At 69 years old, Steve Cartmell is starting over.
This is remarkable for someone who dropped out of the Vancouver music scene in the early 70s. Nearly 50 years later, Cartmell is confronting the same challenges that a musician in their 20s would face. The opportunities and obstacles afforded by ongoing new technology, the domination of hip hop, the dictates of streaming, the effect of the economy on live music.
It’s also personal. In that regard, none of this matters. Cartmell wants to play music again. He wants to be – knows he can be -an artist. An artist on his own terms, despite age or economy. In a field fixated on youth that’s going to be tough. The odds are against him.
However, a few months ago, the odds would have been impossible.
“I was a basket case,” he says. He was living in a government subsidized apartment in New Westminster, drowning in soiled clothes and dirty dishes. Anxiety and various other disorders prevented him from tidying, To pay the rent and earn his keep he was sane enough to drive a cab for Black Top from 1977 to 1999 . He now exists on pensions. Cartmell was a mess he admits. Dysfunctional, dyslexic, and down.
Then Cartmell turned a corner, starting by cleaning his apartment . He belatedly took that as a sign.
“In the last two months, I’ve started to feel good again. ” Cartmell allows. “I decided I was going to be a musician again. So I did that. I know I’m on the right track. I’ve never been so happy.”
Steve Cartmell played keyboards in The Trials Of Jayson Hoover. Hoover had had a hit as leader of Jayson Hoover And The Epics, the Wilson Pickett-like Kingsize. The change of band name was meant to reflect a change in direction to something more progressive and harder. Cartmell’s brightest accomplishment was his arrangement of a medley of Sly And The Family Stone Hits. The band’s moment of glory came at the beginning of 1968 when it opened for Led Zeppelin, which opened for Vanilla Fudge. Being better known locally and Led Zeppelin not known at all, The Trials Of Jayson got more attention.
Hoover kept moving, changing the name yet again to the Anvil Chorus, but not with Cartmell. He’d been fired, just as Vancouver music was growing up and coming of age. There still was plenty of clubs then and a musician could get work easily and be paid well.
He’d heard music in church and told his Oakridge parents he wanted to play church organ. This led to a two year stint with his first serious group, The Incentives. In turn, before Hoover, he was approached by another soul singer, Kentish Steele.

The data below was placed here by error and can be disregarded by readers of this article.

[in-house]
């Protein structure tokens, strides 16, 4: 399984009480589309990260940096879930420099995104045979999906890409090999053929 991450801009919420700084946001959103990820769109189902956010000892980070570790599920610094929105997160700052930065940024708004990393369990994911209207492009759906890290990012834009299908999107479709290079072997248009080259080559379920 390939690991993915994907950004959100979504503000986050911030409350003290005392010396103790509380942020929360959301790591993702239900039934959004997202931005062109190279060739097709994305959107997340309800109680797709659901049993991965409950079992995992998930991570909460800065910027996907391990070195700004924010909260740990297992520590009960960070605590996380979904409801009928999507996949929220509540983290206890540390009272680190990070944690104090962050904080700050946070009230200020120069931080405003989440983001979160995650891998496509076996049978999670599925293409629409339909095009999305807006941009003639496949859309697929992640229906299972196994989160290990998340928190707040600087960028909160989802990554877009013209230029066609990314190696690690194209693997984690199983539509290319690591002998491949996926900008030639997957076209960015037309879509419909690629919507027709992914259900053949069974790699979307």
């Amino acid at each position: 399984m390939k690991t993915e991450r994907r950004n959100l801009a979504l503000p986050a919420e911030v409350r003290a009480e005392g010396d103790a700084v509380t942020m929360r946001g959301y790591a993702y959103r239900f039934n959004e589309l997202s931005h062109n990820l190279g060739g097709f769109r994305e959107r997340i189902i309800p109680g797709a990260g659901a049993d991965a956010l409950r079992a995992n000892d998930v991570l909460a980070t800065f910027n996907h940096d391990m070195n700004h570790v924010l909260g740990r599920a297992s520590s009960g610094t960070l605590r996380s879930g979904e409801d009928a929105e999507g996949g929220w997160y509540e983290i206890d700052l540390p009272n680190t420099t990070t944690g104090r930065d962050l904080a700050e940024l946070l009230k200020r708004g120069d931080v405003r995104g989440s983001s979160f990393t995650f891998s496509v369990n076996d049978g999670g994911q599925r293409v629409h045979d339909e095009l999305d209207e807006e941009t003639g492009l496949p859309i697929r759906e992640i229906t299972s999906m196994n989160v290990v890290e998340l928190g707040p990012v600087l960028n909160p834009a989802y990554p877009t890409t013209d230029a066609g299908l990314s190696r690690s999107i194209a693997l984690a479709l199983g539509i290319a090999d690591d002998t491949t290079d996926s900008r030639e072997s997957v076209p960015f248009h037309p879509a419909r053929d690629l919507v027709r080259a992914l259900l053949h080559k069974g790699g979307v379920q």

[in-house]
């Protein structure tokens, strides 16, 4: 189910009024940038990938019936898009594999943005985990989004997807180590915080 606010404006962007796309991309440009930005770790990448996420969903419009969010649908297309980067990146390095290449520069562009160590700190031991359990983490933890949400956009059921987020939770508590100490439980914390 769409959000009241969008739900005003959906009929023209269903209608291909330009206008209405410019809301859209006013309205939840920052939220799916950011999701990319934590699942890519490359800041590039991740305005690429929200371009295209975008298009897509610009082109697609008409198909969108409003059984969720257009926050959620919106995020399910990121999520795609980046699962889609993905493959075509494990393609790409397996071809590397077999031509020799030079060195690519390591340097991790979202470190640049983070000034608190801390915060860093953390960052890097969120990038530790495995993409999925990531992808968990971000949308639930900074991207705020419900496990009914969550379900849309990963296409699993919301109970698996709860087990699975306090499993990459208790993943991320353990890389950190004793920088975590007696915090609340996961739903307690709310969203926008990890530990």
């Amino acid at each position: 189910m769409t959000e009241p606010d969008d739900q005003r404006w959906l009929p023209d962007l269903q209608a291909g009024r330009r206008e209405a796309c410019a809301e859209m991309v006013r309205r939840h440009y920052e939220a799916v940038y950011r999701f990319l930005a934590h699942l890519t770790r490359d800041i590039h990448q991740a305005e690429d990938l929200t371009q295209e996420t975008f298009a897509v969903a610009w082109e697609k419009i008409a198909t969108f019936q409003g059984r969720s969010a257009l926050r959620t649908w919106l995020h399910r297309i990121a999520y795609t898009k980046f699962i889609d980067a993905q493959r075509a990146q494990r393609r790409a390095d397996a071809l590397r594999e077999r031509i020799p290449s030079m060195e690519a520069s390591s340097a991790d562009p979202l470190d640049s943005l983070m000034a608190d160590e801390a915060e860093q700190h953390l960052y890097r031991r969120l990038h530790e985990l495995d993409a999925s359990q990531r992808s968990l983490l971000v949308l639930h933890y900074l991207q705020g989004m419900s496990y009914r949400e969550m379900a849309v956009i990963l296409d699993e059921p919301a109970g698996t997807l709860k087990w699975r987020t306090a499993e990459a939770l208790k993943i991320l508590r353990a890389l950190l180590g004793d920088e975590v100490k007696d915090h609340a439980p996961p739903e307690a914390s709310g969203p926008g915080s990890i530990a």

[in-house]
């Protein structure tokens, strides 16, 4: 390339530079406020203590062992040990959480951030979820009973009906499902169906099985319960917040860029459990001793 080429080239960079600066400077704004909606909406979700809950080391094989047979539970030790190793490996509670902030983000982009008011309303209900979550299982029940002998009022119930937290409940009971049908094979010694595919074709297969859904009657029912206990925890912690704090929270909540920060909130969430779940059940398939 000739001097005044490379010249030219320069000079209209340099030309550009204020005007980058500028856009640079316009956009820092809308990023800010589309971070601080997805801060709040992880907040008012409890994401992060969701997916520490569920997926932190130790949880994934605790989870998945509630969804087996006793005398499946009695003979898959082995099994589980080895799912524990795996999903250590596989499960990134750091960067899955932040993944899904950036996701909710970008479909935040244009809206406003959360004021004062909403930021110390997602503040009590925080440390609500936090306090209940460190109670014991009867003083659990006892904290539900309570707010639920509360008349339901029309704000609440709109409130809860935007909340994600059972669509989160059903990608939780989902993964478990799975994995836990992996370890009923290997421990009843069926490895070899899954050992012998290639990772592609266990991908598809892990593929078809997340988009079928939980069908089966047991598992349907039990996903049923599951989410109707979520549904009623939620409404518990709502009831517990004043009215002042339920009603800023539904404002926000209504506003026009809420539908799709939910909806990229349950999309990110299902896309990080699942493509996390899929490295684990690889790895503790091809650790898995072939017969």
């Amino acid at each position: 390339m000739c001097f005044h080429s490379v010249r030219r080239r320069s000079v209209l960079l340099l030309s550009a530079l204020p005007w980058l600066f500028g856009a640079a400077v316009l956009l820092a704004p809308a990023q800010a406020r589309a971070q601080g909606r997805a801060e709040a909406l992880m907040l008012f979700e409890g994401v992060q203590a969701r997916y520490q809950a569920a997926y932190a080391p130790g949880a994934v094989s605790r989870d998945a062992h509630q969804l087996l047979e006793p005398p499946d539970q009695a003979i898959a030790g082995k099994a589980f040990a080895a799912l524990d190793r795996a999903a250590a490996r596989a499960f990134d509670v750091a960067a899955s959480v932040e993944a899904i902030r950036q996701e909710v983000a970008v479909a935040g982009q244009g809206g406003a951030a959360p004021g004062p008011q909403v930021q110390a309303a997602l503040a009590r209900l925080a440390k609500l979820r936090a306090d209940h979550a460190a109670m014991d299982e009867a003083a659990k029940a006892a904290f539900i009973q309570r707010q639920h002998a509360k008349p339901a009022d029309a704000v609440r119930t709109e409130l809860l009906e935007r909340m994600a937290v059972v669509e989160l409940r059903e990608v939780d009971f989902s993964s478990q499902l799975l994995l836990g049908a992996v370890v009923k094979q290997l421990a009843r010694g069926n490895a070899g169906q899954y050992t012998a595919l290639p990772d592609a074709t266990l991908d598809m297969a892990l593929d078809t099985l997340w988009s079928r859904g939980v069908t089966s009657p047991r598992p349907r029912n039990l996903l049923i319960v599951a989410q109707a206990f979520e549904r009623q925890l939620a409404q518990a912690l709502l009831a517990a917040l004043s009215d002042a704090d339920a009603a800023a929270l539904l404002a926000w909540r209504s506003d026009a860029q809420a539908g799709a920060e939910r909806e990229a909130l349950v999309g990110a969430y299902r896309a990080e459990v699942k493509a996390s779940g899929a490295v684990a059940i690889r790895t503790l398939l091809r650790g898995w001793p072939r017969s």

“We were very fortunate to grow up when music was important,” Cartmell reflects. “I was playing steady. It was never a conscious decision. I worked steady from 1960 . I made good money. I was 16 years old and I didn’t know how lucky I was. I was earning $250 a week in 1966.”
On the sidelines in the early 1970s, Cartmell converted to Scientology, a decision he now regrets. Leader L Ron Hubbard appointed him keyboard player in a house band on a cruise ship that sailed globally on an endless recruiting mission. He made his escape in 1976 when his first wife, Virginia, became pregnant. The two left the church to give birth and never went back. Despite being married twice and having three grown children, he’s faced his problems alone and watched the Vancouver “scene” as he calls it develop…or deteriorate.
“In the scene you’ve got musicians who will work for free, Cartmell says. “I won’t work for less than $100 a gig. I’m not going to play the game. I don’t have a big ego or anything. I still can be an artist.
“I still have something to say. Over the years Ive developed my own style.
“I think the challenge was coming to grips with the scene. When I started to come to grips with the scene, it was far more important to concentrate on my health than a dysfunctional music scene. That’s been my biggest accomplishment, to become sane”
To that end, he’s gigging again and aims to release an album of his songs.
“I always knew I was a creative person,” Cartmell believes. “Music can help people get better. That’s the whole reason I’m doing it.”
And what makes him think he can do it.
“Delusions of grandeur.”